Thu. 05/21/20
Fatal Crash on Hwy 180 - Lincoln County
Oregon State Police - 05/21/20 7:22 PM

On Thursday May 21, 2020, at approximately 8:07 A.M., Oregon State Police Troopers and emergency personnel responded to the report of a single vehicle crash on Hwy 180 (Nashville Rd.) at milepost 1.

Preliminary investigation revealed a Ford F350, operated by William Coolbaugh (63) of Eddyville, was traveling eastbound on Hwy 180(Nashville Rd.) when for unknown reasons the F350 drove over the embankment on the south side of the roadway and crashed upside down in the Yaquina River. 

Coolbaugh sustained fatal injuries and was pronounced deceased. 

An 11 year old male passenger also sustained fatal injuries and was pronounced deceased.

Other passengers Jacob Roberts (37) of Eddyville and a 15 year male were transported for injuries.  

Hwy 180 (Nashville Rd.) was closed for approximately 6 hours following the crash. 

OSP was assisted by ODOT, Lincoln County Sheriff's Office and Toledo Fire and Rescue.

   


OHA corrects weekly report data
Oregon Health Authority - 05/21/20 5:53 PM

May 21, 2020

Media contact: OHA External Relations 971-673-2097, covid19.media@dhsoha.state.or.us">orcovid19.media@dhsoha.state.or.us

OHA corrects weekly report data

The Oregon Health Authority published incorrect data in a table that shows percentages for people with risk factors in all COVID-19 cases in Oregon in the COVID-19 Weekly Report. The data include several categories: persons who had contact with a confirmed case; persons in congregate living settings; health care workers; direct patient care providers, persons who travelled out of the area and persons with underlying conditions.

The data reported accurate numbers of cases, however there was no change in the reported percentages, due to an error. The reports were published on OHA’s COVID-19 website for April 21, 28 and May 5.

The weekly report is a comprehensive surveillance report on COVID-19 that is published every Tuesday. The COVID-19 Weekly Reports with incorrect risk factors are being revised to reflect the correct data.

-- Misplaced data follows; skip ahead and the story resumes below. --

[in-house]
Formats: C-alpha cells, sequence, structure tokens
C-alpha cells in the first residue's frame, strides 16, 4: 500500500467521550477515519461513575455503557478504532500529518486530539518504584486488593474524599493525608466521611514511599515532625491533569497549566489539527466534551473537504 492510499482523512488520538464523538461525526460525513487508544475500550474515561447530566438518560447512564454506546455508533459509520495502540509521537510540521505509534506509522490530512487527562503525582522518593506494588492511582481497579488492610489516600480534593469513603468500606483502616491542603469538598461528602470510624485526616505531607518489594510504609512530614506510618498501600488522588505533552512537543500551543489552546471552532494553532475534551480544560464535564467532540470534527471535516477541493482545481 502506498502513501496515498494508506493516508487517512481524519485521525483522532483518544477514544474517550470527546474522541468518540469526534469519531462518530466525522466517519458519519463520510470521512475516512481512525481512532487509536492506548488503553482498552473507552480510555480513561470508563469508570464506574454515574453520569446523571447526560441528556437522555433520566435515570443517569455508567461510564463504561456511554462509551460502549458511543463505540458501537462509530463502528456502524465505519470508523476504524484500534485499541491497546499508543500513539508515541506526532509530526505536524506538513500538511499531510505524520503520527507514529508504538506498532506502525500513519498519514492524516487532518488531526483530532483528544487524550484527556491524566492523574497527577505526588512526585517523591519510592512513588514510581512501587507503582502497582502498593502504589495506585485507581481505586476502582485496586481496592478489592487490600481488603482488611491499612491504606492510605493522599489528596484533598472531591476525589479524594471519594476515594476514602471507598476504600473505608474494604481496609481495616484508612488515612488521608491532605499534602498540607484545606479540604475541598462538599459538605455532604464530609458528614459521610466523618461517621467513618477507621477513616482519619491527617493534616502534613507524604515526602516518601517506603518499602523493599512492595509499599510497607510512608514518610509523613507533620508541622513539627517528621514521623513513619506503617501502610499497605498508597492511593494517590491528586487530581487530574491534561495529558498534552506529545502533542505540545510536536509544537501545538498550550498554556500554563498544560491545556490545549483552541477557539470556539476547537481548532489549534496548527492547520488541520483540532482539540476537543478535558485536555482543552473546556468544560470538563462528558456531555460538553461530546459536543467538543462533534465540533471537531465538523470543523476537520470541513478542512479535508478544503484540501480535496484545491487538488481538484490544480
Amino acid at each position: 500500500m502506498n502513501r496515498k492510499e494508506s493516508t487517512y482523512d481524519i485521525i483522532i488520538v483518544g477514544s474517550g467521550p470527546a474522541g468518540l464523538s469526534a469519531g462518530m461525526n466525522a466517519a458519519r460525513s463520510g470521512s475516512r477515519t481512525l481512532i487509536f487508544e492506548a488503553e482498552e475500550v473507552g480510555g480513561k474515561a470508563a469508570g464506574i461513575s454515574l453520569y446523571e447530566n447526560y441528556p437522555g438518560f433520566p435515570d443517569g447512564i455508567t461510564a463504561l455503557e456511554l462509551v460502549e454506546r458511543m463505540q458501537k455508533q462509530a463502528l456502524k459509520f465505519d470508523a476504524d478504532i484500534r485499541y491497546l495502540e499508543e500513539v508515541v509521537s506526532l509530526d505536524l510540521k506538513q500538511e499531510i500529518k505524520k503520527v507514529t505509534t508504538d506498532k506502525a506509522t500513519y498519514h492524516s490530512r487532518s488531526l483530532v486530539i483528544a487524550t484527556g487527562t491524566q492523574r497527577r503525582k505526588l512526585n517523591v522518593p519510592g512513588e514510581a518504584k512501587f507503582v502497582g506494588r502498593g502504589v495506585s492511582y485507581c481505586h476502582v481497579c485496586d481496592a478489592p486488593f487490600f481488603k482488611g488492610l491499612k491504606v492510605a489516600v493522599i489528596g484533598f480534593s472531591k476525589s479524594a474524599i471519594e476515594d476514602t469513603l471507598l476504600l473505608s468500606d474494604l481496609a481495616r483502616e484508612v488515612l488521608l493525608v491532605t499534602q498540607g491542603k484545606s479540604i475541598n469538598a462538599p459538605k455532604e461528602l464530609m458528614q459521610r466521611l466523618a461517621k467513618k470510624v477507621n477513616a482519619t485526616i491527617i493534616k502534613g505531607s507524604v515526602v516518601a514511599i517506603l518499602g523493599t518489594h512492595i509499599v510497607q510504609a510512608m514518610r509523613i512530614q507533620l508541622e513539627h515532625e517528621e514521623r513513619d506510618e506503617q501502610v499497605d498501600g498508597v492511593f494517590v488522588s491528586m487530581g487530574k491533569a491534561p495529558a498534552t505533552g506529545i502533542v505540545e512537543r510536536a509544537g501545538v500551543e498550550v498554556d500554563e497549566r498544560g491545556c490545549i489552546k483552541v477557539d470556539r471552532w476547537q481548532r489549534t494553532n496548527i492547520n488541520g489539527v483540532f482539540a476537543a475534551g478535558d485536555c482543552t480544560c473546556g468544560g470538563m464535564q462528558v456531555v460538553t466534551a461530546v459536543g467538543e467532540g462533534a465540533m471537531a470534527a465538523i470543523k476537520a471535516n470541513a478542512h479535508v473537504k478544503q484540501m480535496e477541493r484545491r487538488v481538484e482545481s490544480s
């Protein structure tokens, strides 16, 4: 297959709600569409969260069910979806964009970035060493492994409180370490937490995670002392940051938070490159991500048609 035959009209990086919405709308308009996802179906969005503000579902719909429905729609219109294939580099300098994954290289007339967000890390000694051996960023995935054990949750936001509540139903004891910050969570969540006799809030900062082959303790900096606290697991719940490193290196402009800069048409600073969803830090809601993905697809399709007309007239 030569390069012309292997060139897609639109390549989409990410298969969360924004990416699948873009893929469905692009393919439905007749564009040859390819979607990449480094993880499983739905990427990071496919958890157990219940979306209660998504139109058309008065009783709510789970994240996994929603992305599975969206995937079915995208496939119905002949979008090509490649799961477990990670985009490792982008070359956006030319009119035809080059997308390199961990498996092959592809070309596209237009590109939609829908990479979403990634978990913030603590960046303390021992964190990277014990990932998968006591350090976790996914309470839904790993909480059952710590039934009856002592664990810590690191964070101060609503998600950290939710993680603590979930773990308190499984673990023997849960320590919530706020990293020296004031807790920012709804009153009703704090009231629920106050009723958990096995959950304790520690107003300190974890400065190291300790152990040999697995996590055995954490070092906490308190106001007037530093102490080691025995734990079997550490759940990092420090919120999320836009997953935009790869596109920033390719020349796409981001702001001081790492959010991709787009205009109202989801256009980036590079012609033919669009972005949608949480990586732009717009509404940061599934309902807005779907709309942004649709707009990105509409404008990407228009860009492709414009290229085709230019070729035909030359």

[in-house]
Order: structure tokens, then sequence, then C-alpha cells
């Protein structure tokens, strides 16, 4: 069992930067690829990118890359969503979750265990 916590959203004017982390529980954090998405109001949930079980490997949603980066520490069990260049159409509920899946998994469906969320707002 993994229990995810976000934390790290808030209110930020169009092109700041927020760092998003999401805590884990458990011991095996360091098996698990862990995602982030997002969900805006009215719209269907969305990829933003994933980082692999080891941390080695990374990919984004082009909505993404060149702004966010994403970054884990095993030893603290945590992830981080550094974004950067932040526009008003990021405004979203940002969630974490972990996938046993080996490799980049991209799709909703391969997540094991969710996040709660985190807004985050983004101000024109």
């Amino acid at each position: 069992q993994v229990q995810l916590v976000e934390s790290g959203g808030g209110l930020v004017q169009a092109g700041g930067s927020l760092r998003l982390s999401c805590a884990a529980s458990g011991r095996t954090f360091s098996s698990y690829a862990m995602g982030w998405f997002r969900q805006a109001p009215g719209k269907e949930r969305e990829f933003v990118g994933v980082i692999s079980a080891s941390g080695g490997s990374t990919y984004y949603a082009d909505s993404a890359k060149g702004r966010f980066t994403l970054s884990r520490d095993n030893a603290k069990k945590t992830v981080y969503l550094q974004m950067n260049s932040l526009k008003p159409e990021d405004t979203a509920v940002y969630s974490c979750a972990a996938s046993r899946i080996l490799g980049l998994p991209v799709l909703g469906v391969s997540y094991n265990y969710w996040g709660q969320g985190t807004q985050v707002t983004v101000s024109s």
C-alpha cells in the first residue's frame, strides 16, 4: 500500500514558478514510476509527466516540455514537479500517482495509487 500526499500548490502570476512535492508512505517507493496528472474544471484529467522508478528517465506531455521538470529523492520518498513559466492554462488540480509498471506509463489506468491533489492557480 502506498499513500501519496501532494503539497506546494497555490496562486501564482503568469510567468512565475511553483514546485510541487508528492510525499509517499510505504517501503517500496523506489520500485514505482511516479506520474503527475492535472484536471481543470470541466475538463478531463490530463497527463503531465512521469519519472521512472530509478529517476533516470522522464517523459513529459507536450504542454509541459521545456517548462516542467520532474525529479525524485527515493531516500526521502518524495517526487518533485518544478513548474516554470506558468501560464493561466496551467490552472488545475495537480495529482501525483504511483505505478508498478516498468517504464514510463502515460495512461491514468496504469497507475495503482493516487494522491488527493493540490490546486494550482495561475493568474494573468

In the weekly report for May 19, included incorrect totals for numbers of cases and deaths in congregate care facilities. An updated version of the report is here.


Commission Builds on Efforts to Reduce GHG Emissions, Receives Regulated Utilities' Wildfire Mitigation Update
Oregon Public Utility Commission - 05/21/20 5:11 PM

SALEM, Ore. – Earlier today, the Oregon Public Utility Commission (PUC) received an update on wildfire mitigation efforts and planning from regulated electric utility service providers, building on past work to address wildfire risk and marking an initial step to meet the directives established in Governor Brown’s Executive Order 20-04 related to wildfires. Today’s updates from PacifiCorp, Portland General Electric, and Idaho Power are part of an ongoing dialogue with the PUC to share perspectives and evolving approaches to the rapidly changing wildfire risk in order to protect Oregon communities and critical infrastructure.

Executive Order 20-04 directed the PUC to evaluate wildfire protection plans and activities of regulated electric utilities to improve safety, reduce risks, and promote electric system resilience. It also directed the PUC to convene workshops to develop and share emerging best practices for mitigating wildfire risk. The PUC’s efforts to meet these directives builds on work completed last summer, including hosting of a wildfire mitigation event with utility commissions and experts from British Columbia, California, Idaho, Nevada, Washington, and Oregon to share regional best practices and expertise. Also last year, the PUC asked the regulated utilities to report on wildfire mitigation efforts. Today’s update was a follow-up to last year’s activities.

 “Today provided an opportunity to explore the progress and learning that has happened in the last year and understand the priorities for this fire season, a season complicated by the COVID public health emergency,” said Letha Tawney, PUC Commissioner.